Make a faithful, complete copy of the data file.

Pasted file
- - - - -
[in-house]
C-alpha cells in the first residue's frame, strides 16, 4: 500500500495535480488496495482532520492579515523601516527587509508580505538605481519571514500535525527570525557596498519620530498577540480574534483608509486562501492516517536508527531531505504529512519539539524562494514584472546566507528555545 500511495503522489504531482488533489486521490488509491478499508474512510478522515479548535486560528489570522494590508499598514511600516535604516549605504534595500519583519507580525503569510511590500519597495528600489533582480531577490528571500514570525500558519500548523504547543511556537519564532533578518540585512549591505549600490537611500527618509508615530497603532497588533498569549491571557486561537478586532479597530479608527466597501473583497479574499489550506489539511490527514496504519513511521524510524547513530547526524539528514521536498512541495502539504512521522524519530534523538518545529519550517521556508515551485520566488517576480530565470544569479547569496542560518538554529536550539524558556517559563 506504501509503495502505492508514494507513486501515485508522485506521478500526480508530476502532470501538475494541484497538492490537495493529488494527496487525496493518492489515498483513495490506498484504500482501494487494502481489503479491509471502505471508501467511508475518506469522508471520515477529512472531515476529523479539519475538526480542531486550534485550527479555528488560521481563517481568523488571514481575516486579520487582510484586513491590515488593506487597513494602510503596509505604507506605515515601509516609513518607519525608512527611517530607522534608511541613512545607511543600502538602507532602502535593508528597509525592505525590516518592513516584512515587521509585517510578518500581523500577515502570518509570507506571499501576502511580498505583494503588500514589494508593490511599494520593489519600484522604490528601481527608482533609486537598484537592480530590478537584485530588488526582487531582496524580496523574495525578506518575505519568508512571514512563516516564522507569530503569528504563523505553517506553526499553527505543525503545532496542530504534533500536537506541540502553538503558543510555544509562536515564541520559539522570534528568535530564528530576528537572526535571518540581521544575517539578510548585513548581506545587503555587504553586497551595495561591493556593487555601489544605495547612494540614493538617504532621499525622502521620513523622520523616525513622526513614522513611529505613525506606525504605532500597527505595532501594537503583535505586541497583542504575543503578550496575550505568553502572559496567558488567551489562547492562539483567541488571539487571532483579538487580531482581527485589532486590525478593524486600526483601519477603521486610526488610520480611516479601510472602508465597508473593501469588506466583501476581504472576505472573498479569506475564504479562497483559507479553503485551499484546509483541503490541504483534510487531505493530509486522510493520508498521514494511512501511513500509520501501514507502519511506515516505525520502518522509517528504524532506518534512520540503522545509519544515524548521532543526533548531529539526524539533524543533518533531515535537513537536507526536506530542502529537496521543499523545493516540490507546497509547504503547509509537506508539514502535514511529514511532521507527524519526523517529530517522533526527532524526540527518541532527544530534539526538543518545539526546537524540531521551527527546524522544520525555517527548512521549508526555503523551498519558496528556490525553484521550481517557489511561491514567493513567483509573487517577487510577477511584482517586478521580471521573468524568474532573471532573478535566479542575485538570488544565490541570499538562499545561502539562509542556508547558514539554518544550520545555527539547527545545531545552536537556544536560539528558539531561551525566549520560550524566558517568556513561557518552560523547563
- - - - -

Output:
[in-house]
C-alpha cells in the first residue's frame, strides 16, 4: 500500500495535480488496495482532520492579515523601516527587509508580505538605481519571514500535525527570525557596498519620530498577540480574534483608509486562501492516517536508527531531505504529512519539539524562494514584472546566507528555545 500511495503522489504531482488533489486521490488509491478499508474512510478522515479548535486560528489570522494590508499598514511600516535604516549605504534595500519583519507580525503569510511590500519597495528600489533582480531577490528571500514570525500558519500548523504547543511556537519564532533578518540585512549591505549600490537611500527618509508615530497603532497588533498569549491571557486561537478586532479597530479608527466597501473583497479574499489550506489539511490527514496504519513511521524510524547513530547526524539528514521536498512541495502539504512521522524519530534523538518545529519550517521556508515551485520566488517576480530565470544569479547569496542560518538554529536550539524558556517559563 506504501509503495502505492508514494507513486501515485508522485506521478500526480508530476502532470501538475494541484497538492490537495493529488494527496487525496493518492489515498483513495490506498484504500482501494487494502481489503479491509471502505471508501467511508475518506469522508471520515477529512472531515476529523479539519475538526480542531486550534485550527479555528488560521481563517481568523488571514481575516486579520487582510484586513491590515488593506487597513494602510503596509505604507506605515515601509516609513518607519525608512527611517530607522534608511541613512545607511543600502538602507532602502535593508528597509525592505525590516518592513516584512515587521509585517510578518500581523500577515502570518509570507506571499501576502511580498505583494503588500514589494508593490511599494520593489519600484522604490528601481527608482533609486537598484537592480530590478537584485530588488526582487531582496524580496523574495525578506518575505519568508512571514512563516516564522507569530503569528504563523505553517506553526499553527505543525503545532496542530504534533500536537506541540502553538503558543510555544509562536515564541520559539522570534528568535530564528530576528537572526535571518540581521544575517539578510548585513548581506545587503555587504553586497551595495561591493556593487555601489544605495547612494540614493538617504532621499525622502521620513523622520523616525513622526513614522513611529505613525506606525504605532500597527505595532501594537503583535505586541497583542504575543503578550496575550505568553502572559496567558488567551489562547492562539483567541488571539487571532483579538487580531482581527485589532486590525478593524486600526483601519477603521486610526488610520480611516479601510472602508465597508473593501469588506466583501476581504472576505472573498479569506475564504479562497483559507479553503485551499484546509483541503490541504483534510487531505493530509486522510493520508498521514494511512501511513500509520501501514507502519511506515516505525520502518522509517528504524532506518534512520540503522545509519544515524548521532543526533548531529539526524539533524543533518533531515535537513537536507526536506530542502529537496521543499523545493516540490507546497509547504503547509509537506508539514502535514511529514511532521507527524519526523517529530517522533526527532524526540527518541532527544530534539526538543518545539526546537524540531521551527527546524522544520525555517527548512521549508526555503523551498519558496528556490525553484521550481517557489511561491514567493513567483509573487517577487510577477511584482517586478521580471521573468524568474532573471532573478535566479542575485538570488544565490541570499538562499545561502539562509542556508547558514539554518544550520545555527539547527545545531545552536537556544536560539528558539531561551525566549520560550524566558517568556513561557518552560523547563